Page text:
Oakland food tentOne of City Slicker Farms’ tiny but productive sites in West Oakland, Calif. Much of the produce is grown vertically, to maximize space, and there’s a chicken coop tucked in the back corner. Photo: Courtesy of Anne Hamersky, from the forthcoming book Farm Together Now

Oakland, Calif., where I live, doesn’t have a lot to celebrate, what with budget-driven police layoffs and an unemployment rate of 11.5 percent. Still, one piece of good news has urban agriculture proponents cheering.

Not about Oakland’s plan to sanction (and tax) large-scale marijuana farms, but the announcement that City Slicker Farms, a leader in urban-farming and food-justice circles, has been given $4 million to buy land on which to farm.

City Slicker got its start in 2001 on a parcel of borrowed vacant land in the “food desert” of impoverished West Oakland (see Grist’s food-justice story), where 32 percent of residents live below the poverty level and mortality rates for diabetes and heart disease are well above the county rate. They soon started a “pay what you can” farm stand, and then a program to help residents grow their own food in their back yards. Today, City Slicker Farms operates seven Community Market Farms, more than 100 backyard gardens, a greenhouse, and Urban Farming Education programs. It grows 20,000 pounds of food annually.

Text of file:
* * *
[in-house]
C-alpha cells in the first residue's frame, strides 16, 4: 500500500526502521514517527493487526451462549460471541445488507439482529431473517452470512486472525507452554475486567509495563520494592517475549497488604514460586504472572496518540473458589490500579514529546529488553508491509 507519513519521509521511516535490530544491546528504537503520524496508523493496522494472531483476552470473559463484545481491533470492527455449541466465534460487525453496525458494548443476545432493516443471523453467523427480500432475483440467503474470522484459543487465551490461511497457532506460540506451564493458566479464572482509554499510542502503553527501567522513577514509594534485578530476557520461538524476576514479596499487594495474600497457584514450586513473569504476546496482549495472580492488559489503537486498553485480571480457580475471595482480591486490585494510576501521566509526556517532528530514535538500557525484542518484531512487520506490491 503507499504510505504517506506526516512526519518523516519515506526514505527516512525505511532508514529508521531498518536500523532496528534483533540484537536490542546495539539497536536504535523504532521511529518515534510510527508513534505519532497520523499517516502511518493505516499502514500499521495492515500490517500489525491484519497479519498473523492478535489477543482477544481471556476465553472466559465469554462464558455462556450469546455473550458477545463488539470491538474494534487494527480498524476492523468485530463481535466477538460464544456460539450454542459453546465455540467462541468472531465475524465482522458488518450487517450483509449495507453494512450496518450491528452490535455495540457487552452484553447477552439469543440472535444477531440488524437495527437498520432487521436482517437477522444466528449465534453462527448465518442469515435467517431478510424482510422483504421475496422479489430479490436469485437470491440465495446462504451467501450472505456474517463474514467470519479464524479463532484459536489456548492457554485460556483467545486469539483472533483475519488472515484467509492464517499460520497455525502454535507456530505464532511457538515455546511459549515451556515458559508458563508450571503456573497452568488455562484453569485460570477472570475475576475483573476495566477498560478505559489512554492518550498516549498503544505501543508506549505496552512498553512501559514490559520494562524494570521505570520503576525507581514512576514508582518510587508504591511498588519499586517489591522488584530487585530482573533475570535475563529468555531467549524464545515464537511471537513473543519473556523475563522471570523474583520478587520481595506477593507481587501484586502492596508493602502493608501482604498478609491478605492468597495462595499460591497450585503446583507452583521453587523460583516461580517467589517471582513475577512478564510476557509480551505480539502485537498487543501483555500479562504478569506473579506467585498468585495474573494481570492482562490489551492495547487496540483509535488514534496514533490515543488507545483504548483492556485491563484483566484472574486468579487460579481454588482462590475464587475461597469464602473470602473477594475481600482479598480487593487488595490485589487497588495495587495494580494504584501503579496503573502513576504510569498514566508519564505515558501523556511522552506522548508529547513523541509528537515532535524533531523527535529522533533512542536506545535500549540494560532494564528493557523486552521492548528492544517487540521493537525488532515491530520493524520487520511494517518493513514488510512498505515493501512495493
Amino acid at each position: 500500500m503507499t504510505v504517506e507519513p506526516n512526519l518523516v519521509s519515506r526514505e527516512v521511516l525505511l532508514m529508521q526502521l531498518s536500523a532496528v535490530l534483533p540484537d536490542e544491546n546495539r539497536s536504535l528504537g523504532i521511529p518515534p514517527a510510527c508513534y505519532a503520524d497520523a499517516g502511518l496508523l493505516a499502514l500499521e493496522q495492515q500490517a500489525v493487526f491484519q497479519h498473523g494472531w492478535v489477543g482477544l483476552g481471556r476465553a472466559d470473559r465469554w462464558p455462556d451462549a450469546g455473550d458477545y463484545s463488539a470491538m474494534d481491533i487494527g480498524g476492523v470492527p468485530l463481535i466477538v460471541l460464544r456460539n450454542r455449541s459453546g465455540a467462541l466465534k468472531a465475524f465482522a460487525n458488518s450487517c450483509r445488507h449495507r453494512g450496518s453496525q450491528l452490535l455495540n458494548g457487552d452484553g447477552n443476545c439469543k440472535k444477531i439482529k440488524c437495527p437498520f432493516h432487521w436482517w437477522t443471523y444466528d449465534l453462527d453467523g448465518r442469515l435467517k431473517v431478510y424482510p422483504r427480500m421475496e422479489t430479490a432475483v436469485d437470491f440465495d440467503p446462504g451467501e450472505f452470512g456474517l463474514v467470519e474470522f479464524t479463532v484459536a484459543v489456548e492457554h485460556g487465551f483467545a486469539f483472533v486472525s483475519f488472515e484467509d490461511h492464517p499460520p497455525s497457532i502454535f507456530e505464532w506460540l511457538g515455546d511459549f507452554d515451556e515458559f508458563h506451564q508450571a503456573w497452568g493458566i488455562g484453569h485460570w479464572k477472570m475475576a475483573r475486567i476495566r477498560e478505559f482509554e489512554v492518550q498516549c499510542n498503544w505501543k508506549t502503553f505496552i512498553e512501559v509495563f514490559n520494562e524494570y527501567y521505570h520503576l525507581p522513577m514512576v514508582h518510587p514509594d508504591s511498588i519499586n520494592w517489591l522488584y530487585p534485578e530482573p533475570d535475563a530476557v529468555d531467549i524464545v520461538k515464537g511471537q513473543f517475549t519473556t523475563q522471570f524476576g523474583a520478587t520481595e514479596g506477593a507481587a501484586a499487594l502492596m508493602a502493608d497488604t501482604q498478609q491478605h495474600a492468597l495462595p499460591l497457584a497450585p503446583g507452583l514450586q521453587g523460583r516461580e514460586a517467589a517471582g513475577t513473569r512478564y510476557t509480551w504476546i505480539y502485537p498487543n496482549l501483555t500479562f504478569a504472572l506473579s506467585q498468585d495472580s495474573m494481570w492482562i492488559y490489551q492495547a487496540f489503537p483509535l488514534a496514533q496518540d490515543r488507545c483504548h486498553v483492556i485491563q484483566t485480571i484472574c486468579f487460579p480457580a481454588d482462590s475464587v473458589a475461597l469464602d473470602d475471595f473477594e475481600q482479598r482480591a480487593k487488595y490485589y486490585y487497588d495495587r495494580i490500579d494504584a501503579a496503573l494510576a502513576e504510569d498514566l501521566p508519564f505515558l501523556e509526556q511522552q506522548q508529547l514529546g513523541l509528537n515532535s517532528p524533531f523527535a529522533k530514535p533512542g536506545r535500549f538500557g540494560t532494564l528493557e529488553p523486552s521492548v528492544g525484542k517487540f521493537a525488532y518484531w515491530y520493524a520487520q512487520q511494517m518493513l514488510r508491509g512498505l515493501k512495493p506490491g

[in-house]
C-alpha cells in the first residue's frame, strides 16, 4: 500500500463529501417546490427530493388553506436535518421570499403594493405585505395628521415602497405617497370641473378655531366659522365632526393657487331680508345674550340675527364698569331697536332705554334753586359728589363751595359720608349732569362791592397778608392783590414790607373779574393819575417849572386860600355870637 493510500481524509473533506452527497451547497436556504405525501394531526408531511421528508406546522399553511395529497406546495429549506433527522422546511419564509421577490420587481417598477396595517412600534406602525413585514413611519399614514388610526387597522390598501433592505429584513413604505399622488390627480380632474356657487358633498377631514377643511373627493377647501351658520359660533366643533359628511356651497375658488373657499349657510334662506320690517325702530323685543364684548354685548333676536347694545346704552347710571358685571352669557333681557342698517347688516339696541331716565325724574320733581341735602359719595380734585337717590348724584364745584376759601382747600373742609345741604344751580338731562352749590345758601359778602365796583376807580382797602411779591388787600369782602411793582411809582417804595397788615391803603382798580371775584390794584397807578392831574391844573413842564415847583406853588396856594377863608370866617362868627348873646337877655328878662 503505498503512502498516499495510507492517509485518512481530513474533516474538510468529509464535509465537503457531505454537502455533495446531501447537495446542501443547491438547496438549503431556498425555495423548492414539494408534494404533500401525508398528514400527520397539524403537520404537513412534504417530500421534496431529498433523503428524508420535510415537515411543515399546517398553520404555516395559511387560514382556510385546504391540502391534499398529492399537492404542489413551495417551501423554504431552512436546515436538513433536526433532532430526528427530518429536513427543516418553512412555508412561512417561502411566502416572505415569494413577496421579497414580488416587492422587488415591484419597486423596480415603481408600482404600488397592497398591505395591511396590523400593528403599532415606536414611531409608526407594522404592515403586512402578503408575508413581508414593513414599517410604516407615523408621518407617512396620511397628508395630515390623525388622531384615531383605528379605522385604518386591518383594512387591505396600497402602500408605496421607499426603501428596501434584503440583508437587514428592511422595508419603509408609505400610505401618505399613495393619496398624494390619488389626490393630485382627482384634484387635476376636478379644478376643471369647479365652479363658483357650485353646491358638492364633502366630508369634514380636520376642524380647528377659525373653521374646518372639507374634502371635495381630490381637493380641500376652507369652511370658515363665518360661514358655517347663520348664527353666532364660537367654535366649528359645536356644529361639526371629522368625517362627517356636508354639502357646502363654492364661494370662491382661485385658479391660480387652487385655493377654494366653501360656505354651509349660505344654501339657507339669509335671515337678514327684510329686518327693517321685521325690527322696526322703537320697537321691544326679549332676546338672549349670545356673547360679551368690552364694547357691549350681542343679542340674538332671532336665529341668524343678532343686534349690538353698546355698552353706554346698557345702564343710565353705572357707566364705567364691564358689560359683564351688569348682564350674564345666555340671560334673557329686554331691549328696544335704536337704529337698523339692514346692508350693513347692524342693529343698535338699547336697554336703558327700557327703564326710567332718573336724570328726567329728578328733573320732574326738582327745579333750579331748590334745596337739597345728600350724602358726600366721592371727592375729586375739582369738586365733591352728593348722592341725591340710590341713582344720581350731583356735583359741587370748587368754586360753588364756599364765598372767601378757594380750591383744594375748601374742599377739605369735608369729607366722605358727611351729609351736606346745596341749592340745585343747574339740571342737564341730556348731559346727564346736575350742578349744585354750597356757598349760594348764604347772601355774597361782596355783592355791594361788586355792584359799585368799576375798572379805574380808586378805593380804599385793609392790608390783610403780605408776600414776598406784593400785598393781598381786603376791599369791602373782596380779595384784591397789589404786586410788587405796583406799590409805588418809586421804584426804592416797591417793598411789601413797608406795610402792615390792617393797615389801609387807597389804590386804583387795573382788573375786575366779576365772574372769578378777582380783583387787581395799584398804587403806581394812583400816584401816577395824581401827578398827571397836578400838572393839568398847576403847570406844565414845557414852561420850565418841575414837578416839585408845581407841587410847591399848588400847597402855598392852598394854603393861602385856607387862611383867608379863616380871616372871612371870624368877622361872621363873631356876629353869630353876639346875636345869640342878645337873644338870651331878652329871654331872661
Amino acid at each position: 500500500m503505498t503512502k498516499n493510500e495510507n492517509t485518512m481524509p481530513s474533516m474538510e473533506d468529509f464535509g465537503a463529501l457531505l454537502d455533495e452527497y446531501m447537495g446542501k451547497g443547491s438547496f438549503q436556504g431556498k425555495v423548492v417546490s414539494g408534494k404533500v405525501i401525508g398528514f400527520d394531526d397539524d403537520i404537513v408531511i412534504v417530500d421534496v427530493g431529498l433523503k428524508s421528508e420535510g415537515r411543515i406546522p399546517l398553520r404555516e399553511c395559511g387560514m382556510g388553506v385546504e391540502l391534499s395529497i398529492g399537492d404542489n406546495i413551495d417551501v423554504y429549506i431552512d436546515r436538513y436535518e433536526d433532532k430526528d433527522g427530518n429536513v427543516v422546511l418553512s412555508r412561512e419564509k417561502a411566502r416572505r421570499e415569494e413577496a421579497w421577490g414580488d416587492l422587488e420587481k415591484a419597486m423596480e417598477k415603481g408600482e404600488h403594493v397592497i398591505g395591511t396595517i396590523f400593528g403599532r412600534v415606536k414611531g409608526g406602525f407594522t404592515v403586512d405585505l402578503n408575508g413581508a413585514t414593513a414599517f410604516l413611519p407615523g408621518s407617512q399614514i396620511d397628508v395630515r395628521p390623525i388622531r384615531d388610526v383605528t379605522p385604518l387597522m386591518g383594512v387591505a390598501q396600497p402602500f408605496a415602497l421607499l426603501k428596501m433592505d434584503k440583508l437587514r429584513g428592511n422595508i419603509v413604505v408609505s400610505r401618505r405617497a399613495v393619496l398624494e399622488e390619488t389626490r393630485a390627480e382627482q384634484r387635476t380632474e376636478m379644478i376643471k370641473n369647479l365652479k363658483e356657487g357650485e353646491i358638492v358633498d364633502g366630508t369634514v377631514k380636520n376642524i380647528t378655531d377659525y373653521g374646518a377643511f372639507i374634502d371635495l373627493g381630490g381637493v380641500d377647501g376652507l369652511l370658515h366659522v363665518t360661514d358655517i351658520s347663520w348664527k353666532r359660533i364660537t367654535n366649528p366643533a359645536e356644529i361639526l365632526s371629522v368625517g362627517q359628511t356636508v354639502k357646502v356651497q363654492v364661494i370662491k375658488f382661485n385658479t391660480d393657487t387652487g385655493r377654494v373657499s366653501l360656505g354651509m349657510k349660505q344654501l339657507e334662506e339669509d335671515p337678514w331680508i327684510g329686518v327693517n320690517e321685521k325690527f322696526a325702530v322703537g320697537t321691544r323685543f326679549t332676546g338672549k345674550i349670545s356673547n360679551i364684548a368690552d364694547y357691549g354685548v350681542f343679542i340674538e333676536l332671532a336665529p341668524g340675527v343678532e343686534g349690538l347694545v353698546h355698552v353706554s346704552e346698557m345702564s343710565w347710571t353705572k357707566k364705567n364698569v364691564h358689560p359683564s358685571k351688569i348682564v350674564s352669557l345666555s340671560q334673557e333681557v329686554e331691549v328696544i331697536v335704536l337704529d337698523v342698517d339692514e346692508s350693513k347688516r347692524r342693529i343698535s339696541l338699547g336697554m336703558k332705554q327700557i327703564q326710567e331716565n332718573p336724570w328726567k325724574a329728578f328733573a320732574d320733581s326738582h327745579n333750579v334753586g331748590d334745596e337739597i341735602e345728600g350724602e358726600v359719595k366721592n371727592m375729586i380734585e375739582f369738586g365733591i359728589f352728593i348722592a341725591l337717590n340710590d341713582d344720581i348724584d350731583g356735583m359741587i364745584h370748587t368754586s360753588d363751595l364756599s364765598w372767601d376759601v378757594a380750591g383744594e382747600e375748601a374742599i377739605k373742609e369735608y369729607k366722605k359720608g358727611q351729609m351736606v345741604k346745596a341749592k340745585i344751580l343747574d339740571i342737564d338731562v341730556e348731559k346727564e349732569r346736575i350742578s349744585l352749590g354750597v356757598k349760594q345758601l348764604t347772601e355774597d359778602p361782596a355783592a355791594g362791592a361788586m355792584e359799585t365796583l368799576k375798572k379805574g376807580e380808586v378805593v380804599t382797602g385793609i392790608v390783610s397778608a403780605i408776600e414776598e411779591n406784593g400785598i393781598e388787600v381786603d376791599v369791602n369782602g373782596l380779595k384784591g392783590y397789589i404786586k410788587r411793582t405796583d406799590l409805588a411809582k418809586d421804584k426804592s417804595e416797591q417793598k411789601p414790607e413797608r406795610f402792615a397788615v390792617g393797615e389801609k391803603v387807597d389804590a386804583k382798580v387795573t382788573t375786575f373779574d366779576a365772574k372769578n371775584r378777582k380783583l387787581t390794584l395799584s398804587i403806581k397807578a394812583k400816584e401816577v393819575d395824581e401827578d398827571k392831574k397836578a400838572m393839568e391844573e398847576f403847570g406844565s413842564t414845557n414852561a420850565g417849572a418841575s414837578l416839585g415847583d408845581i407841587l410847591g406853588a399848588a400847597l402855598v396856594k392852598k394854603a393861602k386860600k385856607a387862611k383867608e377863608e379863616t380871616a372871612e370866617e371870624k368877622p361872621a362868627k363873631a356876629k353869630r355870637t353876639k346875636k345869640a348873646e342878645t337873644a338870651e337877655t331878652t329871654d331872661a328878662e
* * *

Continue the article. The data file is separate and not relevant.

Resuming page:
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And soon, with state money, City Slicker will be purchasing a 1.4-acre parcel in West Oakland, the vacant, fenced-off former site of a paint factory that has undergone a thorough brownfield cleanup. On it, it will plant and construct what it’s calling the “West Oakland Urban Farm and Park,” which after extensive consultation with area residents will contain lawn space (for kids to run, play, and exercise), a vegetable-growing area, a community garden, a fruit orchard, a chicken coop, a beehive, a dog run, and a tot lot. It will be free and open all day, seven days a week.

The funds come from Proposition 84, a 2006 California bond initiative that earmarked $5.4 billion for statewide park development and community revitalization. It’s amazing that what was once an eyesore will become a living, growing green space that will provide fresh food and sanctuary to a community that has very little of either.

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